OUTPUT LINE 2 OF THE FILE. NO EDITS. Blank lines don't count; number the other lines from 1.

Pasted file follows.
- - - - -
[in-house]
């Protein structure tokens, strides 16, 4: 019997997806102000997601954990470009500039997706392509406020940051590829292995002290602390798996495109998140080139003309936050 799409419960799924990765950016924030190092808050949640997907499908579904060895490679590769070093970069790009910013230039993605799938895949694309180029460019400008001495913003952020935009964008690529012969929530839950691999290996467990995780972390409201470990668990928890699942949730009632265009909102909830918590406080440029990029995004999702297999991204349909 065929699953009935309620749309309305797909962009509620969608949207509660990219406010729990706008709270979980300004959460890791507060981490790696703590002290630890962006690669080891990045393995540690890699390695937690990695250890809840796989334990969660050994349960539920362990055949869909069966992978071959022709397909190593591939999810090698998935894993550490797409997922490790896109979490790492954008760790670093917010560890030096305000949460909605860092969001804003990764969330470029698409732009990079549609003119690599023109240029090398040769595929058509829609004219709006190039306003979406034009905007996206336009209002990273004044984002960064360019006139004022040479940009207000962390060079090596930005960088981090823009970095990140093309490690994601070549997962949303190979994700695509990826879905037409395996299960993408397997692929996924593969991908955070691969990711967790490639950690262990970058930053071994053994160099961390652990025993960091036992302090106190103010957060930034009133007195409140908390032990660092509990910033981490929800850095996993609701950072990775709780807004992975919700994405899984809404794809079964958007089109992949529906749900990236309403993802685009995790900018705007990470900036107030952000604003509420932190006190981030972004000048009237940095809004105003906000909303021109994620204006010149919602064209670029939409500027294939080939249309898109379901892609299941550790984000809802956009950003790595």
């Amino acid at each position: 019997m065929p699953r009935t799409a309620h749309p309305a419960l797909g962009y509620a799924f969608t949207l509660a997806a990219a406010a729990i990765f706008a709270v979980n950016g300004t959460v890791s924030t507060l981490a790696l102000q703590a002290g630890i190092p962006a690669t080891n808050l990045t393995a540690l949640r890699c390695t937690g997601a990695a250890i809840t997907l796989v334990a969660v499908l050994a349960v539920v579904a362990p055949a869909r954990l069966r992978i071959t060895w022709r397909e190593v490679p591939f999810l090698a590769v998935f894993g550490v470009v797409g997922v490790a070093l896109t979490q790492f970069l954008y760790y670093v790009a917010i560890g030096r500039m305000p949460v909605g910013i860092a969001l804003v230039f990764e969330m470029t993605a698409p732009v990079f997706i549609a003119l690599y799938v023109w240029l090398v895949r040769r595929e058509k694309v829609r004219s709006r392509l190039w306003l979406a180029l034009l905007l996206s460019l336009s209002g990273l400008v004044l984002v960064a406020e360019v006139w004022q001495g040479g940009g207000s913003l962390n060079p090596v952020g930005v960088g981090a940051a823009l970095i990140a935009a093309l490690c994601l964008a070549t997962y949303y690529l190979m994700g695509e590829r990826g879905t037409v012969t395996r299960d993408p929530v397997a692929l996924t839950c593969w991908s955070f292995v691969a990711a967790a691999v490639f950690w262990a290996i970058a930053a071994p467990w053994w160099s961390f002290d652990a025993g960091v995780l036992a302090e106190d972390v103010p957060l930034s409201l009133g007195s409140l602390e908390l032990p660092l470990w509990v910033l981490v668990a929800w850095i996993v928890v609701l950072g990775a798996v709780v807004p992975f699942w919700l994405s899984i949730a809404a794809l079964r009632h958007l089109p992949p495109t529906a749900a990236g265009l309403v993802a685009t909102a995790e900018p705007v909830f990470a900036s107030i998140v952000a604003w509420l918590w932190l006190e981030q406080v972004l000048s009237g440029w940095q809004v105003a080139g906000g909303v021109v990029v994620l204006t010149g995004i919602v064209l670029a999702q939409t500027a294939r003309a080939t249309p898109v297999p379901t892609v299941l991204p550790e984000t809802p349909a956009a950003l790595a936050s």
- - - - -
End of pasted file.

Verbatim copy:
């Protein structure tokens, strides 16, 4: 019997997806102000997601954990470009500039997706392509406020940051590829292995002290602390798996495109998140080139003309936050 799409419960799924990765950016924030190092808050949640997907499908579904060895490679590769070093970069790009910013230039993605799938895949694309180029460019400008001495913003952020935009964008690529012969929530839950691999290996467990995780972390409201470990668990928890699942949730009632265009909102909830918590406080440029990029995004999702297999991204349909 065929699953009935309620749309309305797909962009509620969608949207509660990219406010729990706008709270979980300004959460890791507060981490790696703590002290630890962006690669080891990045393995540690890699390695937690990695250890809840796989334990969660050994349960539920362990055949869909069966992978071959022709397909190593591939999810090698998935894993550490797409997922490790896109979490790492954008760790670093917010560890030096305000949460909605860092969001804003990764969330470029698409732009990079549609003119690599023109240029090398040769595929058509829609004219709006190039306003979406034009905007996206336009209002990273004044984002960064360019006139004022040479940009207000962390060079090596930005960088981090823009970095990140093309490690994601070549997962949303190979994700695509990826879905037409395996299960993408397997692929996924593969991908955070691969990711967790490639950690262990970058930053071994053994160099961390652990025993960091036992302090106190103010957060930034009133007195409140908390032990660092509990910033981490929800850095996993609701950072990775709780807004992975919700994405899984809404794809079964958007089109992949529906749900990236309403993802685009995790900018705007990470900036107030952000604003509420932190006190981030972004000048009237940095809004105003906000909303021109994620204006010149919602064209670029939409500027294939080939249309898109379901892609299941550790984000809802956009950003790595």